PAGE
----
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Piper Madison talks musical growth and returning to Louisville

Writer / Rick Redding
Photograph provided

Piper Madison has had her heart set on becoming a pop star for most of her 19 years. It’s not a pipe dream, as the singer has a few self-produced albums under her belt and a huge following on social media, and was also voted by LEO Weekly readers as the best band/musician performing original music. .

While her career might be considered a family business in its own right, Madison sees herself as a do-it-yourself artist. The family includes her Louisville parents, Patrick and Rhonda Keesee, and her younger sister Skylar.

She produces her own music and performs as a solo artist, having mastered the use of a device called a looper which allows her to add the sounds of instruments while performing live.

“I consider myself a DIY independent artist,” she said. “I’m a musician but also an entrepreneur, and I have a lot of other things that I try to incorporate.”

Madison’s start in show business began at an early age, and she was so promising as an actress and performer that the family decided to move to Los Angeles when she was just 9 years old. They moved back to Louisville during the summers, but she and Skylar think of LA as where they spent those formative years.

Both girls managed to land modeling and acting gigs. Madison’s big breakthrough came at age 13 when she landed the role of Zelphaba on the Nickelodeon series “100 Things To Do Before High School.”

She released her debut album, “Who’s Running Your Mind,” in 2019 when she was 16. Her single from that record, “Little Bit of Rain”, reached number 14 on Billboard’s weekly dance club song chart.

Her second album, “How Do I Love?”, was released last fall, coinciding with her family’s return to Louisville – a direct result of the pandemic. She said her music was a great way to maintain her creativity during those years in Los Angeles, especially between acting gigs.

“I actually started writing and listening to music between auditions because acting was kind of crazy, up and down and unpredictable, so in the down times I picked up some steam. music,” she said.

She quickly discovered that music was the creative outlet she wanted to pursue. With the release of “How Do I Love?”, she began airing on local station WFPK, received the LEO Weekly Award, and performed a few gigs at local outlets including the Blind Squirrel. His family has invested in marketing, including billboards, to boost their numbers on sites like Spotify. An October album release party was held at The Black Rabbit in St. Matthews.

Madison also seems to have a rare gift for business. Unlike other rising stars, she does her own social media, posting on Instagram, Twitter, Facebook and other social media, while also making sure her music is available on sites like Spotify and Amazon Music.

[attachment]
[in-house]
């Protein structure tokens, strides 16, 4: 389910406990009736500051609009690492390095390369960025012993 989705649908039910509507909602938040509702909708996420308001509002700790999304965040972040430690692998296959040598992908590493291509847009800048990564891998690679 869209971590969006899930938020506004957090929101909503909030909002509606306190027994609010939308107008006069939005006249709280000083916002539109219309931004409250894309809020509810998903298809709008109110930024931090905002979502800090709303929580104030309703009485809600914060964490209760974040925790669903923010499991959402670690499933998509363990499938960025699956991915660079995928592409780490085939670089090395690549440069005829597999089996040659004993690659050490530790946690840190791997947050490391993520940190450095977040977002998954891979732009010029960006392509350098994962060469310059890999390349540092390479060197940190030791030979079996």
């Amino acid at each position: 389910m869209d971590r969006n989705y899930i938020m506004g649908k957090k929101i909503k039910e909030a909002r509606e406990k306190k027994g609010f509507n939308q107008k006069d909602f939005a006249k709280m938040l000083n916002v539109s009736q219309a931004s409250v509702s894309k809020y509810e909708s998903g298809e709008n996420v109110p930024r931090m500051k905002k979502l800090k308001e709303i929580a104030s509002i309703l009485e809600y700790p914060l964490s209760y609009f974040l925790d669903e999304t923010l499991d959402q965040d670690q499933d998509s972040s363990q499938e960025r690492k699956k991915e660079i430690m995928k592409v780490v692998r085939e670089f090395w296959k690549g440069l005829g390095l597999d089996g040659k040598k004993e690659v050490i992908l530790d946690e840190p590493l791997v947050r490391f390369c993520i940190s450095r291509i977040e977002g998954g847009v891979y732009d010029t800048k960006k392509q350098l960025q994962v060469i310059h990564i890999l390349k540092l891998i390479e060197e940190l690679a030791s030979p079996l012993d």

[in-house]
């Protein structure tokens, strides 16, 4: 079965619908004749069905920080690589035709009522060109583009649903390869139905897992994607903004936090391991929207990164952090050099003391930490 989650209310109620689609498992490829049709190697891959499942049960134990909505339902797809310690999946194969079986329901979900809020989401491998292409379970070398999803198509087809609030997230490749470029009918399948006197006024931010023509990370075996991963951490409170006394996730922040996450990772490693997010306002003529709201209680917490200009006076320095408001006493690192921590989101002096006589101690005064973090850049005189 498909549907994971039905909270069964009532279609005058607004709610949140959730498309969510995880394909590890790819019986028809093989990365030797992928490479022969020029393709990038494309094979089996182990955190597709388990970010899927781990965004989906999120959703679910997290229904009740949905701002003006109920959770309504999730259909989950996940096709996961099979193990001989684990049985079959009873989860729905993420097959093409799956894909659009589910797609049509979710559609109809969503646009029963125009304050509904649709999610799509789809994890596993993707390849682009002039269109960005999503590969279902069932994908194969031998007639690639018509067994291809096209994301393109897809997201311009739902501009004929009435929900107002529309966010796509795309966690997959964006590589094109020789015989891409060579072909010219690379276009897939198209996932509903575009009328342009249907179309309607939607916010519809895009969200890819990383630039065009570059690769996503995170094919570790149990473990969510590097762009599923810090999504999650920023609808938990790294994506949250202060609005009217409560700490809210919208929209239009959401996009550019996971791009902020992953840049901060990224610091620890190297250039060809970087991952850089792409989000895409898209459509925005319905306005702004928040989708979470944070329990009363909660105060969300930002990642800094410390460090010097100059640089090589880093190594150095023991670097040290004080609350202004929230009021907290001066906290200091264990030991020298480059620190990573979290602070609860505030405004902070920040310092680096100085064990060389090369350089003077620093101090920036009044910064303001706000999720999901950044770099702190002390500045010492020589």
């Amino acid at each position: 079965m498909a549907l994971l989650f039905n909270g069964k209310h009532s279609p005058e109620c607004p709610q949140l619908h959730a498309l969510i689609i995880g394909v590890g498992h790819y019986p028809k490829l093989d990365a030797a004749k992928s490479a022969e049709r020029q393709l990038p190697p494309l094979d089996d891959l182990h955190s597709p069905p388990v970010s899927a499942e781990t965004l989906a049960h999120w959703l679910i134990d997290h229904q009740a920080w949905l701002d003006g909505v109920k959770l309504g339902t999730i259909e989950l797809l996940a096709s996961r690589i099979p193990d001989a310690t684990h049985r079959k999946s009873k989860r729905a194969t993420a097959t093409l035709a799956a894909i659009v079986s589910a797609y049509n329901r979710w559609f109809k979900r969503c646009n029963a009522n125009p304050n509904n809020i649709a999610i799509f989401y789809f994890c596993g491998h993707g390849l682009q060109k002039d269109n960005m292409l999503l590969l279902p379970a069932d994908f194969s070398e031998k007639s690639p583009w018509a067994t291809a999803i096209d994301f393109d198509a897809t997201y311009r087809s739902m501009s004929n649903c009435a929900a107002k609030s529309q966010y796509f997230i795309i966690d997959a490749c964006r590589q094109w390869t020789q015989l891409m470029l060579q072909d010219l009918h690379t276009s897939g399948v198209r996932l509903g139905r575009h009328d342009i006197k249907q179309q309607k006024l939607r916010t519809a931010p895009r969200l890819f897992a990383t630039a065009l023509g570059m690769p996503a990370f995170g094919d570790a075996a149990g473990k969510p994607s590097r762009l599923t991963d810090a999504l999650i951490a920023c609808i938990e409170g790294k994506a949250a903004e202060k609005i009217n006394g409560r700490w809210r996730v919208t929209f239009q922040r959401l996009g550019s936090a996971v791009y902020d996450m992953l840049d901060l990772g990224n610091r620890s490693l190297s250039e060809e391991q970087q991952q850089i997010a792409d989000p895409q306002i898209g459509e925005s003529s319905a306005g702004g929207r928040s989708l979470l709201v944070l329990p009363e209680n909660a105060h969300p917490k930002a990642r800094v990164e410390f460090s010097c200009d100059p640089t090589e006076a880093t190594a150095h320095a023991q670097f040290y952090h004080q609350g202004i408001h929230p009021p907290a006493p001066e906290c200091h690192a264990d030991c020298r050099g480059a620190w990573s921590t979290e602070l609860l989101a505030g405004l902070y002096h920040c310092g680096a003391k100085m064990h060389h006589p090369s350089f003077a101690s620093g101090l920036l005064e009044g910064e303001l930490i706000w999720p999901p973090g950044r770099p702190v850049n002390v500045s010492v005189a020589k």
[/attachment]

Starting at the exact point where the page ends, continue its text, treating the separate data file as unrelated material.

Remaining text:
“I’m a musician but also an entrepreneur,” says Madison. “I find the best way to do anything is to start and see every failure as a necessary learning experience.”

The hard work is already paying off. Her music found over 90,000 listeners on Spotify alone last year, prompting her to post the numbers on Instagram with this inspirational message:

“When I made this post last year, I couldI never imagined it could get better. I do not have anyI don’t do it for the numbers – I do it for the positive impact and the real, authentic connections created. Even so, seeing this growth is heartwarming. Thisis the reflection of all the work that I havedid, inside and out. II am extremely grateful for the progress I havedid this year, and all the people in my life who helped make it happen. If you have a dream, follow it. Live and breathe it; know when to relax and take a step back if necessary, but work with passion and you will achieve all that you seek in this life. This is proof that heit’s possible. II’m just a girl from Louisville, KY, living her dreams. If I can do it, so can you. 2022, here we come!

As for playing her music in public, at 19, she’s limited in where she can play. In Los Angeles, she says she had a band she played with, but improvised when the family moved to Louisville last fall. She calls it a fun challenge to play instruments with her looper device.

Her repertoire includes original songs from two albums and a mix of covers from artists she admires, including Amy Winehouse, Sia, Grace Potter and Sade. Her cover of Aretha Franklin’s “(You Make Me Feel) Like a Natural Woman” was seen as a bold choice to be part of WFPK’s web series “Peace, Love and Louisville,” a tribute to 1960s songs .

Madison’s life is not limited to music. When talking about returning to Louisville from Los Angeles, she’s quick to point out her interest in spending time outdoors, as well as her focus on mindfulness.

“It’s really peaceful here,” she said. “In Los Angeles, it’s completely different. It’s lively and super busy. There is a kind of calm that I really like.

She is making the most of being at home. For Christmas, his parents allowed him to convert a space previously used as an attic to create a photo studio. Then she immediately posted several creative photographs.

While Madison says her main goal is to eventually become a touring actor and perform on the road, she’s still 19 and has yet to graduate from college. There’s an offer to attend the prestigious Berklee College of Music in Boston, but she says her future is more likely to include undergraduate studies at Center College in Danville, a bit closer to home and family. .

When describing her second album last fall, she said something about it that still rings true, even as she works on her next musical project: “It’s kind of a continuation of my mental, emotional and spiritual that I started with this first album. .”

It will be interesting to see where Madison’s journey takes her.

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